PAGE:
How to Detect Identity Theft in Ecommerce

Knowing who your ecommerce customers are is the first step to reducing chargebacks and return fraud.

How can you trust they’re real? Detect synthetic identity fraud as soon as possible.

Why Is Identity Theft a Problem for Ecommerce?

Identity theft creates opportunities for fraudsters to appear legitimate online. They can use stolen IDs, credit cards, and even full ecommerce accounts to exploit your online store and make money.

This is what identity theft means for merchants:

  • Higher chargeback rates: Fraudsters will use stolen IDs and credit cards to purchase goods or services. When the legitimate cardholder realizes what happened, they issue a chargeback request, which means money out of your pocket.
  • Lost items and goods: A direct consequence of chargebacks is that your stock gets depleted without it being paid for.
  • Chargeback admin fees: Adding insult to injury, you have to pay a chargeback fee. Even if you successfully dispute a chargeback, this is wasted admin hours.
  • Reputational damage: Customers whose credit cards were illegally used on your site make negative associations with your brand and sometimes even speak up on social media, causing your name to suffer.
  • Higher card payment fees: If your chargeback rates increase drastically, card operators will charge you more for each payment. Some may even ban you from using their network.

It all adds up to give you every incentive to detect stolen, synthetic or fake identities as soon as possible. 

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How Do You Detect Identity Theft in Ecommerce?

For many online stores, the issue isn’t simply to detect bad users who rely on stolen identities; it’s also to do it without adding too much friction to the shopper journey.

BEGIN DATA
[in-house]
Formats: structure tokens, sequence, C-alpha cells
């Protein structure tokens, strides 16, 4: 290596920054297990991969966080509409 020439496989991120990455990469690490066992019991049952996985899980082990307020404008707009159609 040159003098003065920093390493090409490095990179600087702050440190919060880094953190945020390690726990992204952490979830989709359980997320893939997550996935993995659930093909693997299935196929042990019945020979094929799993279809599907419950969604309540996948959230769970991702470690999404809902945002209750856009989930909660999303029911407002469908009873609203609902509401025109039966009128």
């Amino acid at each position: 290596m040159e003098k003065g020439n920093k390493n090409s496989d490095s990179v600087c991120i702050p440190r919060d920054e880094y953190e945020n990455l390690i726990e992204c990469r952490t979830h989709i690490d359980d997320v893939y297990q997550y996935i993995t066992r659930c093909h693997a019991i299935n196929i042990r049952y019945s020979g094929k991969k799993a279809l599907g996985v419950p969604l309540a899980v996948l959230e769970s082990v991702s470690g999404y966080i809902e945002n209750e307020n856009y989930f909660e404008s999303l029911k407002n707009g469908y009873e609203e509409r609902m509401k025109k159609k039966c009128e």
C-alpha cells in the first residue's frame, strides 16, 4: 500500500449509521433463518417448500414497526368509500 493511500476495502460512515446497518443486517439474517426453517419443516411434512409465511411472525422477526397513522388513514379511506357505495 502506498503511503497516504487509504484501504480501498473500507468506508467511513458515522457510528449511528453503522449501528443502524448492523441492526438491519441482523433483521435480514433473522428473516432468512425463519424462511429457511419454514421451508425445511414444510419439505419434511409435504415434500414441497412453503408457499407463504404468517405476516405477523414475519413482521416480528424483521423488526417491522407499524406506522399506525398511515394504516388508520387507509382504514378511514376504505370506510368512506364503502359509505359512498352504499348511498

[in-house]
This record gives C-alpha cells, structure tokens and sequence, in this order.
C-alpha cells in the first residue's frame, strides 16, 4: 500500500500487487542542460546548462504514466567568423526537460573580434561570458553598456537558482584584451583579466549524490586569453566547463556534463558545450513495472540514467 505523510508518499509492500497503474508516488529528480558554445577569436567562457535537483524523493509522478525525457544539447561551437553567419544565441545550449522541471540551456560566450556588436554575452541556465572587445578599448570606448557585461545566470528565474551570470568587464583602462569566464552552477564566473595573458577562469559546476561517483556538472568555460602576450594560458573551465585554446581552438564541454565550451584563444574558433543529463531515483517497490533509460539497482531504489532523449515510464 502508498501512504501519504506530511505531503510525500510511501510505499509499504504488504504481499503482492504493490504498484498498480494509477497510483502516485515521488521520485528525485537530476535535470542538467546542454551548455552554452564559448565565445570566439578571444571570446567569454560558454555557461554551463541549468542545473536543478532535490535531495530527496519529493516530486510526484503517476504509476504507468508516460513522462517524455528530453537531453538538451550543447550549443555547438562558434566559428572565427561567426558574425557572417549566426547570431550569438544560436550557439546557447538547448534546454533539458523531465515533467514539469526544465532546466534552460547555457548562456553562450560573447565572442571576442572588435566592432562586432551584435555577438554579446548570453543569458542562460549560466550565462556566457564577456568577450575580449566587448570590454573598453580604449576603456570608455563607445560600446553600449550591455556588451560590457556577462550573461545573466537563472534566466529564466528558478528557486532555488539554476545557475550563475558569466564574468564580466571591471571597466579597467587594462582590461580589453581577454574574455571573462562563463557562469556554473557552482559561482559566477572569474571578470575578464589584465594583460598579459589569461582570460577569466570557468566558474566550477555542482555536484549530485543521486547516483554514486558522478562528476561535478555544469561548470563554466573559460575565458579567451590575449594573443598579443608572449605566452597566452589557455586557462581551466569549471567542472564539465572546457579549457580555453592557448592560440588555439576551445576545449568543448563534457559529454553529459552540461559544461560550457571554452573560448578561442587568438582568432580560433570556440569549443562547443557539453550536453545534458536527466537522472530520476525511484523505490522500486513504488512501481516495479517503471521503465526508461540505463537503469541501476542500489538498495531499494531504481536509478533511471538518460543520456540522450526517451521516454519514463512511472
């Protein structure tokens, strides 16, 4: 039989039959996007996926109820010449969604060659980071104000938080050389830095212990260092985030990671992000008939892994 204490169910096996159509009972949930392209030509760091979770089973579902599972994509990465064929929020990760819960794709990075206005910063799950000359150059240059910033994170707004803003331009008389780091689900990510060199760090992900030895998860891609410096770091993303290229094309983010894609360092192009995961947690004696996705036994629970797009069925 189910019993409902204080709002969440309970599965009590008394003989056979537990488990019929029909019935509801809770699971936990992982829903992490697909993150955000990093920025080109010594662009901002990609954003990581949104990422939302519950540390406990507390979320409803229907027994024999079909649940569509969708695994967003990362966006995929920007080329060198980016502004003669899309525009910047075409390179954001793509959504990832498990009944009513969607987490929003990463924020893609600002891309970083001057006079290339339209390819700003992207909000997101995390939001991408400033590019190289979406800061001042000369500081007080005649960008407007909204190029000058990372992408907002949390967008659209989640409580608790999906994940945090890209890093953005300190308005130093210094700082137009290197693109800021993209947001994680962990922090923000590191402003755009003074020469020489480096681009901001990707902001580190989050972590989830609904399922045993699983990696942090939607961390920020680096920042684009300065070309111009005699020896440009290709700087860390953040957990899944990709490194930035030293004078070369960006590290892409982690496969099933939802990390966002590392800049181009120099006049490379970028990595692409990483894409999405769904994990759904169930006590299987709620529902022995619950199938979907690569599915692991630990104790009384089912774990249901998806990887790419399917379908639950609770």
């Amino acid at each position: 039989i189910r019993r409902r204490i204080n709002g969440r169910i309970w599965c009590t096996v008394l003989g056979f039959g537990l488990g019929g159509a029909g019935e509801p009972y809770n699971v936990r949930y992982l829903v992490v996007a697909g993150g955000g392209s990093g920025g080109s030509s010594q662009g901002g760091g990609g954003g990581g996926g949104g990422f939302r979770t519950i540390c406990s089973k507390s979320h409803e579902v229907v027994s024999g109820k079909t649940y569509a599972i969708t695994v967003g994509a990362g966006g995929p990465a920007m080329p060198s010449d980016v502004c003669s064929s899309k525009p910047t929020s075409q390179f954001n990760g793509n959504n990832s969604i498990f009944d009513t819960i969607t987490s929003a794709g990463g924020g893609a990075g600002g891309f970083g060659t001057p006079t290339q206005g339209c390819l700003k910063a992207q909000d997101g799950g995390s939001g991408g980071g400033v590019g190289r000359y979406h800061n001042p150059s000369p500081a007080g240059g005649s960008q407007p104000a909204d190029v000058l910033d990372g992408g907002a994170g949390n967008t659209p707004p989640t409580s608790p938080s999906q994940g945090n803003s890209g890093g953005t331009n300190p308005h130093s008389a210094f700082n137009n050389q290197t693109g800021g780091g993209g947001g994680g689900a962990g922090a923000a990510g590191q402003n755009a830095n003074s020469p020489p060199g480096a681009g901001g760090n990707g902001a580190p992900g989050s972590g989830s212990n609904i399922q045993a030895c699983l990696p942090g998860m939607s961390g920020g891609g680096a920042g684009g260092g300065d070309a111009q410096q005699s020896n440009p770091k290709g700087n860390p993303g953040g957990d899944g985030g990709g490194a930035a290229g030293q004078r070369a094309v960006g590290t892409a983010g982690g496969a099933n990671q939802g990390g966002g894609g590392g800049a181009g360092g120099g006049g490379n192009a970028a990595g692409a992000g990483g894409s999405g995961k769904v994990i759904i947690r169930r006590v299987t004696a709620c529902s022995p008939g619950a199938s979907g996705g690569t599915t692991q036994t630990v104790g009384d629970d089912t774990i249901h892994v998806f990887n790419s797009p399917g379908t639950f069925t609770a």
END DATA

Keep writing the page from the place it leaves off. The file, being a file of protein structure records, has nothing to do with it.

As every online store owner will know, any obstacle between the user and their purchase leads to higher rates of cart abandonment and churn. 

With the above in mind, here are options you have to validate user IDs without a heavy KYC process:

  • Perform light KYC checks: KYC (Know Your Customer) is a legal requirement in industries like banking, but there are advantages to following the same principles in retail. By performing quick checks to validate IDs, you can get a better idea of who you’re dealing with (and who you’re shipping to).
  • Enrich existing data: At the bare minimum, your customers will have an IP address to connect to your site. You can learn a lot from that data by enriching it (connecting it to extra information). The same goes with their device, or even an email address and phone number.
  • Learn more about card types: Card numbers contain useful information about the kind of payment method you are processing, some of which are riskier than others. It can be a prepaid card, for instance, or an exclusive card. The key is to retrieve that information using a credit card BIN lookup.

An important point to note is that not all suspicious card or IP data will point to identity theft. What this highlights, however, is that you should pay more attention at the checkout stage. 

This is why identity theft detection is only as good as your risk management strategy. For most online retailers with an anti-fraud prevention system in place, this is where risk rules come into play.

Top 3 Custom Rules for Identity Theft in Ecommerce fraud

When it comes to identity theft protection for ecommerce, all the risk rules you deploy will help answer the same question: is that person really who they say they are? Let’s look at three concrete examples.

#1: Card and IP Address Don’t Match

We’ve covered the importance of understanding and enriching card data above, but here’s a real-life example that can help you see how that may help separate good from bad customers. 

BIN Lookup

In the example above, we have a bad card payment with an incorrect CVV, but there may be worrying evidence if the US card user’s IP points to another country.

For instance, below we have set a rule to flag the sale whenever the card was issued in the US but the shopper’s IP is in Russia.